Australia’s biggest bank managed to deliver a 5 per cent increase in profit over the first quarter of financial year 2020.
After the big four banks suffered a combined 7 per cent fall in profits over FY19, CBA has managed to post a $2.26 billion profit for the first quarter of the new financial year, up 5 per cent.
The August sale of CFSGAM to Mitsubishi for $4.2 billion helped the bank add $1.5 billion to its bottom line over the three months to 30 September.
While the major bank remains challenged by record-low rates and the fallout of the Hayne royal commission, it was able to lift non-interest income by 7 per cent over the period from timing differences and one-off items including a favourable movement in the derivative valuation adjustment (DVA), asset sales in Structured Asset Finance (SAF), higher insurance income from fewer weather events/claims and higher global markets sales.
“These were partly offset by lower funds management income and the ongoing impact of the bank’s better customer outcomes program, which continues to deliver customer savings equivalent to annualised income forgone of [$415 million],” the bank said.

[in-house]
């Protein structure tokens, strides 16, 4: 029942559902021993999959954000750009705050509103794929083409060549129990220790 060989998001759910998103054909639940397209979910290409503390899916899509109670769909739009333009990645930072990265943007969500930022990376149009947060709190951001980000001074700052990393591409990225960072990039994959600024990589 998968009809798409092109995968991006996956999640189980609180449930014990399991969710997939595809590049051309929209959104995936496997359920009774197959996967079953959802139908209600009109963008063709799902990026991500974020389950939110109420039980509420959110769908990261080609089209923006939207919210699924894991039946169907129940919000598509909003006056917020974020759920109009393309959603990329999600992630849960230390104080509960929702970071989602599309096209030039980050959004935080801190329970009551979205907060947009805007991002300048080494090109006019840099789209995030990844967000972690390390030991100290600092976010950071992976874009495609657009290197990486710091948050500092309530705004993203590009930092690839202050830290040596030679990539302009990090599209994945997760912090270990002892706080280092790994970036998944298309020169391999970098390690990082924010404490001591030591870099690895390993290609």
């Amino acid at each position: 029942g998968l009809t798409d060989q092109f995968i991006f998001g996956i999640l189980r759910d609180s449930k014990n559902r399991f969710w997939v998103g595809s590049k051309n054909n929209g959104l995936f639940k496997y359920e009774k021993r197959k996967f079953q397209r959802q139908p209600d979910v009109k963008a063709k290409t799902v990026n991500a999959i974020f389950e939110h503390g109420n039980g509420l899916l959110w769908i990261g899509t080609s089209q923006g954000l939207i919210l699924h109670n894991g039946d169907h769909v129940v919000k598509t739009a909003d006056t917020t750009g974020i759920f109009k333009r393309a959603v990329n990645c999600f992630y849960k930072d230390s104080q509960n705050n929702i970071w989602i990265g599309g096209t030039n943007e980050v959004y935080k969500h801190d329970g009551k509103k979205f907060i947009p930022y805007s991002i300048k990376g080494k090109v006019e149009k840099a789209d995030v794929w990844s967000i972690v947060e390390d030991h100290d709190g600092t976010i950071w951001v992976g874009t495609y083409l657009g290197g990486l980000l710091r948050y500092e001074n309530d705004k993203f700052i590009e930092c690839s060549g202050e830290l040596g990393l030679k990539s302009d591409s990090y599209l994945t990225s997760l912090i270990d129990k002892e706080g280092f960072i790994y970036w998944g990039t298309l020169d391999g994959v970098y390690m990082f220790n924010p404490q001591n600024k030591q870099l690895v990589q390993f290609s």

CBA chief executive Matt Comyn said the bank remains well placed in a challenging operating environment, characterised by global macro-economic uncertainty and historically low interest rates.
“Our strong capital position and balance sheet settings mean we are well placed to meet the needs of our customers, illustrated by good volume growth in our core markets of home lending, business lending and household deposits,” he said.
“In a low interest rate environment we will continue to maintain a disciplined approach that delivers balanced outcomes for all our stakeholders, including over six million savings customers, 1.6 million home loan customers and 800,000 retail shareholders, including many retirees, who rely on our dividend.”
CBA has set aside $2.2 billion for its remediation program; $1.2 billion relates to customer refunds of which approximately $600 million has been paid to banking and wealth management customers’ to-date (ex aligned advice).
“Salaried adviser ongoing service remediation is now complete and represented a refund rate of 22 per cent (ex interest),” the bank said.
“Aligned advice remediation work relating to ongoing service fees charged between FY09 and FY18 is continuing. The aligned advice remediation provision recognised in FY19 of $534 million included program costs of $160 million, $251 million in customer refunds and $123 million in interest. This assumed a refund rate of 24 per cent (ex interest) and 36 per cent (incl. interest).”
Climate change impacts and rising sea levels could cost the Australian economy $100 billion each year within the next two decades, according...